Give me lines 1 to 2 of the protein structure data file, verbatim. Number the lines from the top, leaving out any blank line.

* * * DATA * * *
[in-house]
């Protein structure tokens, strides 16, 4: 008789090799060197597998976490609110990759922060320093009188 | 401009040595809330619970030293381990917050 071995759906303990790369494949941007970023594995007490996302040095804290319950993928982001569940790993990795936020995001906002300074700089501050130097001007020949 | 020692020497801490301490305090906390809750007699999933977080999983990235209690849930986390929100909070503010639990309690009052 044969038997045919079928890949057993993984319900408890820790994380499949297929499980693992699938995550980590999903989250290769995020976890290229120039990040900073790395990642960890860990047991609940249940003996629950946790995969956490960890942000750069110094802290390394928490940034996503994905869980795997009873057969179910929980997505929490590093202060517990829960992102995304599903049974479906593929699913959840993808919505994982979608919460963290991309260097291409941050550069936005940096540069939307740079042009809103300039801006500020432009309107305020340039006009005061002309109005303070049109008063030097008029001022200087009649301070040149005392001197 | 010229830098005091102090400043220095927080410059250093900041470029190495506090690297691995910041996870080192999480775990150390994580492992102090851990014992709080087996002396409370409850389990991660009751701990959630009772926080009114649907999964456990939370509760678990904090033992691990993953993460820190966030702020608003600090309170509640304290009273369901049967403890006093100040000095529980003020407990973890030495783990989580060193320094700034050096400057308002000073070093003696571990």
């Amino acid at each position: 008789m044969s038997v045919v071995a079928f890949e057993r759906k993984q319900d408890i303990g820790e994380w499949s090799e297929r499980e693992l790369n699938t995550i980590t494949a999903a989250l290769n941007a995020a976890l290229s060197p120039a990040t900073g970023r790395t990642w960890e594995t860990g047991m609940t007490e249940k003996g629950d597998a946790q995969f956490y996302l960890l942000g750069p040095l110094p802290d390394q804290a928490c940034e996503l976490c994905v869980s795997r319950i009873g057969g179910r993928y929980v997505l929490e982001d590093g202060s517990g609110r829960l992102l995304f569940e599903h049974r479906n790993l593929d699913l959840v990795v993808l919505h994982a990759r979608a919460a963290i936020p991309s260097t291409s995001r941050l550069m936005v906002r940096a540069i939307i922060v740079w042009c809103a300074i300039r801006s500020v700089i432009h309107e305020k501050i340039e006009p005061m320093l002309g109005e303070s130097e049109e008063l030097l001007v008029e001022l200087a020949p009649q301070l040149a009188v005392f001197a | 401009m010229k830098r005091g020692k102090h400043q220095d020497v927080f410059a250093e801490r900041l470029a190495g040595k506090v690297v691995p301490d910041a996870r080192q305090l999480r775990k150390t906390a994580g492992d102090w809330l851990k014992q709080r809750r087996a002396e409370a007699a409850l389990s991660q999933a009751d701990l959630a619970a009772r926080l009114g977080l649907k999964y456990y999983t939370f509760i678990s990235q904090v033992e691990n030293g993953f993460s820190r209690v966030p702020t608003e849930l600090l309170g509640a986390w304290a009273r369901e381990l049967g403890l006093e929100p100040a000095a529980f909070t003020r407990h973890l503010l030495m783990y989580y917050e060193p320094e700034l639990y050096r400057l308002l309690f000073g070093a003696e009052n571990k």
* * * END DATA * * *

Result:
[in-house]
């Protein structure tokens, strides 16, 4: 008789090799060197597998976490609110990759922060320093009188 | 401009040595809330619970030293381990917050 071995759906303990790369494949941007970023594995007490996302040095804290319950993928982001569940790993990795936020995001906002300074700089501050130097001007020949 | 020692020497801490301490305090906390809750007699999933977080999983990235209690849930986390929100909070503010639990309690009052 044969038997045919079928890949057993993984319900408890820790994380499949297929499980693992699938995550980590999903989250290769995020976890290229120039990040900073790395990642960890860990047991609940249940003996629950946790995969956490960890942000750069110094802290390394928490940034996503994905869980795997009873057969179910929980997505929490590093202060517990829960992102995304599903049974479906593929699913959840993808919505994982979608919460963290991309260097291409941050550069936005940096540069939307740079042009809103300039801006500020432009309107305020340039006009005061002309109005303070049109008063030097008029001022200087009649301070040149005392001197 | 010229830098005091102090400043220095927080410059250093900041470029190495506090690297691995910041996870080192999480775990150390994580492992102090851990014992709080087996002396409370409850389990991660009751701990959630009772926080009114649907999964456990939370509760678990904090033992691990993953993460820190966030702020608003600090309170509640304290009273369901049967403890006093100040000095529980003020407990973890030495783990989580060193320094700034050096400057308002000073070093003696571990």